I once overheard the managing director of a medium-sized wealth management firm say: “our industry is more regulated than the nuclear industry.” As someone in the Fintech space, my take was that she was relying on financial regulation to protect her firm’s vision and business model; fortunately for the consumer, and the Fintech sector in general, regulators do not think along these lines, as demonstrated, for example, by the OCC in its proposal to ease the requirements for Fintech startups in the United States, or larger-scale initiatives laid out by regulators in Singapore or UK.
At Finnovista we have been building and developing the Fintech ecosystem in Latin America for the past four years with activities such as FINNOSUMMIT in Bogotá and Mexico City; Finnovista Pitch Days; Fintech Radars; and through startup competitions such as FINNOSUMMIT Challenge, Innotribe Startup Disrupt and BBVA Open Talent. During this time, we have seen firsthand how the number of players willing to take part in the transformation and innovation of the industry has grown.
It is precisely this increase in the number of players that are innovating in the financial services industry that has led to greater efforts and conversations within the sector that are focused on adapting regulation to digital transformation. There’s no doubt that one of the stakeholders that has shown greater interest in taking an active role in the ecosystem, both under their own initiative, as well as a result of Fintech startups’ efforts, is the industry regulator.
In different countries around across Latin America, governments have taken actions to provide clarity to certain business models in the best interest of consumers and startups. For example, in June 2016, the Mexican Government presented the National Financial Inclusion Strategy (NFIS), which has as one of its main pillars the utilization of technological innovations to extend the use of financial products and services within a regulatory framework that provides security to all the participants of the financial system.
In several countries across Latin America, Fintech entrepreneurs have fostered the creation of professional associations aimed at representing and defending the interests of Fintech startups among regulators, promote the Fintech culture among the general public and coordinate the work required to drive better industry practices. A number of associations have emerged, for example: Asociación de Fondeo Colectivo (AFICO) in Mexico in 2014, the Brazilian Association of Equity Crowdfunding in 2014, the Mexican Fintech Association in 2015, and the Associação Brasileira de Fintechs (ABFintechs) and the Colombian Fintech Association, both in 2016. In the first month of 2017 we have already seen the formation of Camara Argentina de Fintech, an initiative led by the serial entrepreneur and founder of DineroMail (now PayU), iBillionaire and Moni, Ale Estrada, and I am confident we will see similar initiatives in the coming months in other countries across the region.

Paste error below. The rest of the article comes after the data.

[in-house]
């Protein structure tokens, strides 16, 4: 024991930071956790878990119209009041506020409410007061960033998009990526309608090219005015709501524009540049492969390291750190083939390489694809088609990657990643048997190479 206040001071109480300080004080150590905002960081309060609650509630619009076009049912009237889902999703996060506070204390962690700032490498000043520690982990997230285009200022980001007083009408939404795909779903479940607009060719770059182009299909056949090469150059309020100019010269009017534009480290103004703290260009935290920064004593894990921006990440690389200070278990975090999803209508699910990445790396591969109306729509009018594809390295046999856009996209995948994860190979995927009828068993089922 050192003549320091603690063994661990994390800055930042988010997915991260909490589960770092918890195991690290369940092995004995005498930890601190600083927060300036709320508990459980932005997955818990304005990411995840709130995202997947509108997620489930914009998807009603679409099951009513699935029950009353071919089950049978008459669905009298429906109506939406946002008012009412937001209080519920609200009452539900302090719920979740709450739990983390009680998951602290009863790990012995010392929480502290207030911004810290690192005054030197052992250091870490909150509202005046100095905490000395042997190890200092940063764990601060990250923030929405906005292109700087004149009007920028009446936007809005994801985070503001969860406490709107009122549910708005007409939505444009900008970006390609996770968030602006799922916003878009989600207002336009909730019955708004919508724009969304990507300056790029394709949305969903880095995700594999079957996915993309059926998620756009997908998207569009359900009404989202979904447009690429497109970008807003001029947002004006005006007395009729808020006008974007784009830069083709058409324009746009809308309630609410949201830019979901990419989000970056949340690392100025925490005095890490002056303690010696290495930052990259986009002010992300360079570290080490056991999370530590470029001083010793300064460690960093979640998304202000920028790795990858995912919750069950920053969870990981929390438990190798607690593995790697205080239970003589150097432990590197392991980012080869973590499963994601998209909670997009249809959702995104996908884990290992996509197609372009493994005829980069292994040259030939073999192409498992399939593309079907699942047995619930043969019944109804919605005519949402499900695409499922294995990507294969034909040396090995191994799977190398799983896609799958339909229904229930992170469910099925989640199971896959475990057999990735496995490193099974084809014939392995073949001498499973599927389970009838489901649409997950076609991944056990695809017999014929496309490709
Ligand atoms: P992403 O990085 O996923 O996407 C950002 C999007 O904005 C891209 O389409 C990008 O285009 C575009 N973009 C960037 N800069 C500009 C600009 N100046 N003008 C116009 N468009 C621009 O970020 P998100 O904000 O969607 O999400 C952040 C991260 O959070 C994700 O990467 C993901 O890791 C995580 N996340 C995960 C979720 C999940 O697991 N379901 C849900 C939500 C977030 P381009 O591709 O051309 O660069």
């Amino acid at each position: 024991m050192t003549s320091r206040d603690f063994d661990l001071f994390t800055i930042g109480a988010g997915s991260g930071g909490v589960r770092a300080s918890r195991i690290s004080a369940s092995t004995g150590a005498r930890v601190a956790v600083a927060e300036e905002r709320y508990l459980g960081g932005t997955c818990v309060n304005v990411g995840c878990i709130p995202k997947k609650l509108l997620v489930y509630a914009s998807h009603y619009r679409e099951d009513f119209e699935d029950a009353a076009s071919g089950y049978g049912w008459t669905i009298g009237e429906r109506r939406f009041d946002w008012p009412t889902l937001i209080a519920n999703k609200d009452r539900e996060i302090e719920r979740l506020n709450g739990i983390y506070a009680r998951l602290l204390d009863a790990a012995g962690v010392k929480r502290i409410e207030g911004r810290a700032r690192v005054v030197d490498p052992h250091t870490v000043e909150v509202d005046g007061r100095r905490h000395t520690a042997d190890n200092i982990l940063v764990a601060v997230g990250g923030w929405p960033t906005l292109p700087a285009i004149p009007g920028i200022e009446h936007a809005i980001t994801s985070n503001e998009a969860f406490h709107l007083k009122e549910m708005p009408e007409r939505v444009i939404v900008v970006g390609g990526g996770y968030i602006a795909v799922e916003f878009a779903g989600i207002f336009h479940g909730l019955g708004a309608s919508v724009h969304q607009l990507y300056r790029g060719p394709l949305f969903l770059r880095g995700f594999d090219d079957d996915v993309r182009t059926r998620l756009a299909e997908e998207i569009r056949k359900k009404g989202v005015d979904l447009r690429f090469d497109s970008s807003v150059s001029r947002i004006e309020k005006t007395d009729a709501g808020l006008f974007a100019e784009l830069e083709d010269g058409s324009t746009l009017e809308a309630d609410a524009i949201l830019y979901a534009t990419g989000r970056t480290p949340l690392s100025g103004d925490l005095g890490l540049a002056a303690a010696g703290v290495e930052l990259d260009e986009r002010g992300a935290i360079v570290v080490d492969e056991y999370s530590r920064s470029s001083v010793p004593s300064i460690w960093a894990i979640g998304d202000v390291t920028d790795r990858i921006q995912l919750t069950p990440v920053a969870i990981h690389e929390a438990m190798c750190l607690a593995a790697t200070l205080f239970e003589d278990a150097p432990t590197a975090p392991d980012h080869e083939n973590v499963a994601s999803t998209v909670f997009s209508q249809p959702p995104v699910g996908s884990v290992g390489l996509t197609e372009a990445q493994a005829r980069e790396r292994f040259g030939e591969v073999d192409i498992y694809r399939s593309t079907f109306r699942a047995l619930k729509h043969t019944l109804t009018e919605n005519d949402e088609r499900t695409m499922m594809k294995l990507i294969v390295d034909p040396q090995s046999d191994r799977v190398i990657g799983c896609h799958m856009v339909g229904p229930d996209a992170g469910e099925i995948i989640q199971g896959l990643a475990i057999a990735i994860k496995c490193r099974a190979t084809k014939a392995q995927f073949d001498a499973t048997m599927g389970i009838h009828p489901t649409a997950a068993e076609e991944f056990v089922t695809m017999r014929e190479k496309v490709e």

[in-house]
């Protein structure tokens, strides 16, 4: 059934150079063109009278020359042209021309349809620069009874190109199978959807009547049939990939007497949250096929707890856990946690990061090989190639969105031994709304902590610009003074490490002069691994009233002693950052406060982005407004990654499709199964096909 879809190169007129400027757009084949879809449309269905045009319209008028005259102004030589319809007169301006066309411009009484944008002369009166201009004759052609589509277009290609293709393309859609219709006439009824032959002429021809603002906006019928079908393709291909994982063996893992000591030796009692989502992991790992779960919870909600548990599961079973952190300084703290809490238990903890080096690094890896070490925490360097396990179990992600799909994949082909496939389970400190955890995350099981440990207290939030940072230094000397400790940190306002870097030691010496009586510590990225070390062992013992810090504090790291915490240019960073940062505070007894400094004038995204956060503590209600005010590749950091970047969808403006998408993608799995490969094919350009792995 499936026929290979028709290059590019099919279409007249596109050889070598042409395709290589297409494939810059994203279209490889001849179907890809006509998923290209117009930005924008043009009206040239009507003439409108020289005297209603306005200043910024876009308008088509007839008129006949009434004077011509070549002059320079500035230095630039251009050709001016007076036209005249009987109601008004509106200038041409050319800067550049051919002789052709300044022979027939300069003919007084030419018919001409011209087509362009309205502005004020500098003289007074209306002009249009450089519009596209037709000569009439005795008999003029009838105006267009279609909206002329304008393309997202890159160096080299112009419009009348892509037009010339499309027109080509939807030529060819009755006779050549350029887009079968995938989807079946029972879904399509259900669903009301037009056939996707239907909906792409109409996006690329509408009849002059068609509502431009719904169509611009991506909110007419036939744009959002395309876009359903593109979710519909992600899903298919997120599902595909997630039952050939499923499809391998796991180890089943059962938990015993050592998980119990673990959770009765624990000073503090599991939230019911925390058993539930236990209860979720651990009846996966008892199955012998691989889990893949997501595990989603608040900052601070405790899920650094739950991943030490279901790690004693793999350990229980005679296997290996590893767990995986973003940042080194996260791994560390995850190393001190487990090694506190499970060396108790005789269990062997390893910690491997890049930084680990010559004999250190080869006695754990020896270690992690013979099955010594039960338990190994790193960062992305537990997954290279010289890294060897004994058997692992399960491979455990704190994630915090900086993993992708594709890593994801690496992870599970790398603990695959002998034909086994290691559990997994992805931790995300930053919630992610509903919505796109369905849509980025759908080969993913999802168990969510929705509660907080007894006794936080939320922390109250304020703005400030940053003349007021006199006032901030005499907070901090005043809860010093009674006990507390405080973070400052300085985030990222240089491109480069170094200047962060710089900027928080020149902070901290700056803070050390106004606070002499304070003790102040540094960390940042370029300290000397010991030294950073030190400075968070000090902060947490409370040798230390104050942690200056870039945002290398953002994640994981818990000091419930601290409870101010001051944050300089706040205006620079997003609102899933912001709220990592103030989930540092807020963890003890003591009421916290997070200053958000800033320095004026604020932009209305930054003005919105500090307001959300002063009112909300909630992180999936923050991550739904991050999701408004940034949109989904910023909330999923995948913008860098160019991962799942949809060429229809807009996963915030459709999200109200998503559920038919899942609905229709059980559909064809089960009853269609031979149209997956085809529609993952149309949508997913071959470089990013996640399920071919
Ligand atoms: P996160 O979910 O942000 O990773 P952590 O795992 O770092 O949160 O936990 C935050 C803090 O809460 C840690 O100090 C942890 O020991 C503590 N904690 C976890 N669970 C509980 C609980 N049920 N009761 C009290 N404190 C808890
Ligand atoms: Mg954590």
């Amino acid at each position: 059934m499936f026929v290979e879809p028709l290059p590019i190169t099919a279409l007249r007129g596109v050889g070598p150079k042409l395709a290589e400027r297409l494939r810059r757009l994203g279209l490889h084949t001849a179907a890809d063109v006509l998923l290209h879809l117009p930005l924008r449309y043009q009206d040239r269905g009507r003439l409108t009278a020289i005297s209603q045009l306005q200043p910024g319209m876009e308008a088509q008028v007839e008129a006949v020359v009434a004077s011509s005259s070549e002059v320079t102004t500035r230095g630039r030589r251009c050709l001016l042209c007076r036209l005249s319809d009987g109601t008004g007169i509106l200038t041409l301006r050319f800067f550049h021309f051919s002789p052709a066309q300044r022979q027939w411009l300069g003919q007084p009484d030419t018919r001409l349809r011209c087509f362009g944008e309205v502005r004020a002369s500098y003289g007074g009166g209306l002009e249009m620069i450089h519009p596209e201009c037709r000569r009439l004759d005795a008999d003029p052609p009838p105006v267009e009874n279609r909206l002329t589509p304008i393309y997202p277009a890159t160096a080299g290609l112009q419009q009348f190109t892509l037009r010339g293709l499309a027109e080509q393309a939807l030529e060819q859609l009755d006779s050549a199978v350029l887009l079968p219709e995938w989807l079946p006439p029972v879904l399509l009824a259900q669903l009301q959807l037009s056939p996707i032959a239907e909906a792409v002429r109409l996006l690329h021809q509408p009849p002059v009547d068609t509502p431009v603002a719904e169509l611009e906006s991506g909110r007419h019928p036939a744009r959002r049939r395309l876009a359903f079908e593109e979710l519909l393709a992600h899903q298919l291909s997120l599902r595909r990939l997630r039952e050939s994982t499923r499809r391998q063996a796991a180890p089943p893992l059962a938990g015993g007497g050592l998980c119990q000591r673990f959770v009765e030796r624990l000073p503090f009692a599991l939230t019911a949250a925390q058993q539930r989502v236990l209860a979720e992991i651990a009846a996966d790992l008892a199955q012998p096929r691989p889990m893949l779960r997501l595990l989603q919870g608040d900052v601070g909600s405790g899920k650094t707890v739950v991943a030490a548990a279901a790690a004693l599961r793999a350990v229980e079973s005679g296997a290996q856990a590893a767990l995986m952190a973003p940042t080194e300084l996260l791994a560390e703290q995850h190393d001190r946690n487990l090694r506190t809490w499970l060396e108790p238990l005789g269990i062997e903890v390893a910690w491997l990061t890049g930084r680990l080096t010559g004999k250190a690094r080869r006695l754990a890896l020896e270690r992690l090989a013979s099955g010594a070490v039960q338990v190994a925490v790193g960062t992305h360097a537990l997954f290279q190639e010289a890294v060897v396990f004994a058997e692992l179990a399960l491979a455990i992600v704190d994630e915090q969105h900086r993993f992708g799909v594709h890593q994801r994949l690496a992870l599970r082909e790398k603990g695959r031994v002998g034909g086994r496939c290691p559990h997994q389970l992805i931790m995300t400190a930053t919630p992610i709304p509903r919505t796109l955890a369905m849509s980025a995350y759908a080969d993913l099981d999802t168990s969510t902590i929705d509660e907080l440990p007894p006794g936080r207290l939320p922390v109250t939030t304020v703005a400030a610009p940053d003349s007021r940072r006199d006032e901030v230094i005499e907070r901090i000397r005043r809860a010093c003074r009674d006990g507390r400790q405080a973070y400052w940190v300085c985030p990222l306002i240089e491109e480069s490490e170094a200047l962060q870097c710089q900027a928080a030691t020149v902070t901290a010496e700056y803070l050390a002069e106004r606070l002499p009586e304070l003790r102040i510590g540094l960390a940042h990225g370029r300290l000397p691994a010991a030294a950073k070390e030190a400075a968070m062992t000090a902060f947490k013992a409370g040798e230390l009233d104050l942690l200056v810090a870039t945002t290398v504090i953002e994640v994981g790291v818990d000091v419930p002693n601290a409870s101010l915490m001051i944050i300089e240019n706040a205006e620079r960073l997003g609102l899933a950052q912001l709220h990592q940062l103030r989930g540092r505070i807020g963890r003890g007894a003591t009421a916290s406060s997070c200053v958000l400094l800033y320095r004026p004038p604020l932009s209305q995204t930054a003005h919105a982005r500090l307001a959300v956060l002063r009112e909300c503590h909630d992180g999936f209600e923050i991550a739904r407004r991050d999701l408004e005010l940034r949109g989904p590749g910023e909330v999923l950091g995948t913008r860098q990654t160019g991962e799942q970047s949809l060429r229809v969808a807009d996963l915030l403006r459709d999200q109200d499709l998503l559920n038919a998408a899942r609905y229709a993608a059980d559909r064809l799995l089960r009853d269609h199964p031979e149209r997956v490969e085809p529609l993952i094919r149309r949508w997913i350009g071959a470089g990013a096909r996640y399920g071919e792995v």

Over the past several months, Finnovista has been deeply immersed monitoring the Fintech activity in Latin America together with the Inter-American Development Bank (IDB), the results of which will soon be published. Through research and a survey shared with the more than 1000 Fintech startups from across the region, we managed to conduct a comprehensive study and an in-depth analysis of the sector, which also includes elements related to regulation, as well as an assessment of the entrepreneurs on the current regulatory environment towards their startup and the Fintech sector. The aggregated data shows that 21.3% of Fintech entrepreneurs in the region believe that the current regulation is excessive, although another 27.2% of entrepreneurs points out that, even though a specific regulation does not exist, it is necessary. However, it is important to highlight that 45.6% of respondents mentioned that current regulation is appropriate, or that a specific regulation is not necessary. Only 5.9% thinks that regulation is very lax.
The development of the Fintech sector in the region has indeed advanced, but there is no room for complacency – the leaders and decision makers of the region must take concrete steps that materialize and give continuity to the recent traction we have observed in the Fintech sector. As innovation progresses, easing regulatory and legislative frameworks to enable (and not disable) access and operation of Fintech within the financial system has become essential. A constant relationship between regulators and entrepreneurs will be necessary, and this must be done through diverse mechanisms such as the creation of discussion forums, the realization of consultations, the implementation of regulatory sandboxes and the support to RegTech innovations in the region. Just as we illustrate in our LATAM Regulation Scorecard, Latin American countries are still far away from achieving the maturity and development levels in regulatory matters that leading countries in this field, such as Singapore and the United Kingdom, have reached.
Andres Fontao is Co-founder and Managing Partner of Finnovista, where he has pioneered fintech events, startup competitions and bank-sponsored open innovation programs throughout Europe and Latin America under different brands, including Next Bank, Innotribe and BBVA Open Talent brands. Prior to starting finnovista, Andres spent time with a Silicon Valley-based fintech start-up leading expansion into Europe and LATAM. Before that, he was head of mobile banking at Bankinter. Andres has also worked as a consultant to mobile operators in Europe and Mexico. Andres holds a BA from Middlebury College in Vermont (USA) and MBA from IE Business School in Madrid.